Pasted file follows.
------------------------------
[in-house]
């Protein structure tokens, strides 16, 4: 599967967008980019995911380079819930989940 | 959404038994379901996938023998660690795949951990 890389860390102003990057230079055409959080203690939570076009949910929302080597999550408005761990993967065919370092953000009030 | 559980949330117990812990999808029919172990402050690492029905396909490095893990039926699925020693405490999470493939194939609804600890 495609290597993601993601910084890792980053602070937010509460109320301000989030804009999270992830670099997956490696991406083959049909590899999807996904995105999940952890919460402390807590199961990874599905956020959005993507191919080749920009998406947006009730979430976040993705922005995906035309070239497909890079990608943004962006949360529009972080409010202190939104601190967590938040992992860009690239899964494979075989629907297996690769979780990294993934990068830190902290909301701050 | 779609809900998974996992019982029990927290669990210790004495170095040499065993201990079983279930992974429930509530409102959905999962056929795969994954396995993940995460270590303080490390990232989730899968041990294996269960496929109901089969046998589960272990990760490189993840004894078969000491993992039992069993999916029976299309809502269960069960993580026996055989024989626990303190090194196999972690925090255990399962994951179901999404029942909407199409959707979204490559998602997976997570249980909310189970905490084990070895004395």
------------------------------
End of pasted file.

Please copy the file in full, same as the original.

[in-house]
């Protein structure tokens, strides 16, 4: 599967967008980019995911380079819930989940 | 959404038994379901996938023998660690795949951990 890389860390102003990057230079055409959080203690939570076009949910929302080597999550408005761990993967065919370092953000009030 | 559980949330117990812990999808029919172990402050690492029905396909490095893990039926699925020693405490999470493939194939609804600890 495609290597993601993601910084890792980053602070937010509460109320301000989030804009999270992830670099997956490696991406083959049909590899999807996904995105999940952890919460402390807590199961990874599905956020959005993507191919080749920009998406947006009730979430976040993705922005995906035309070239497909890079990608943004962006949360529009972080409010202190939104601190967590938040992992860009690239899964494979075989629907297996690769979780990294993934990068830190902290909301701050 | 779609809900998974996992019982029990927290669990210790004495170095040499065993201990079983279930992974429930509530409102959905999962056929795969994954396995993940995460270590303080490390990232989730899968041990294996269960496929109901089969046998589960272990990760490189993840004894078969000491993992039992069993999916029976299309809502269960069960993580026996055989024989626990303190090194196999972690925090255990399962994951179901999404029942909407199409959707979204490559998602997976997570249980909310189970905490084990070895004395």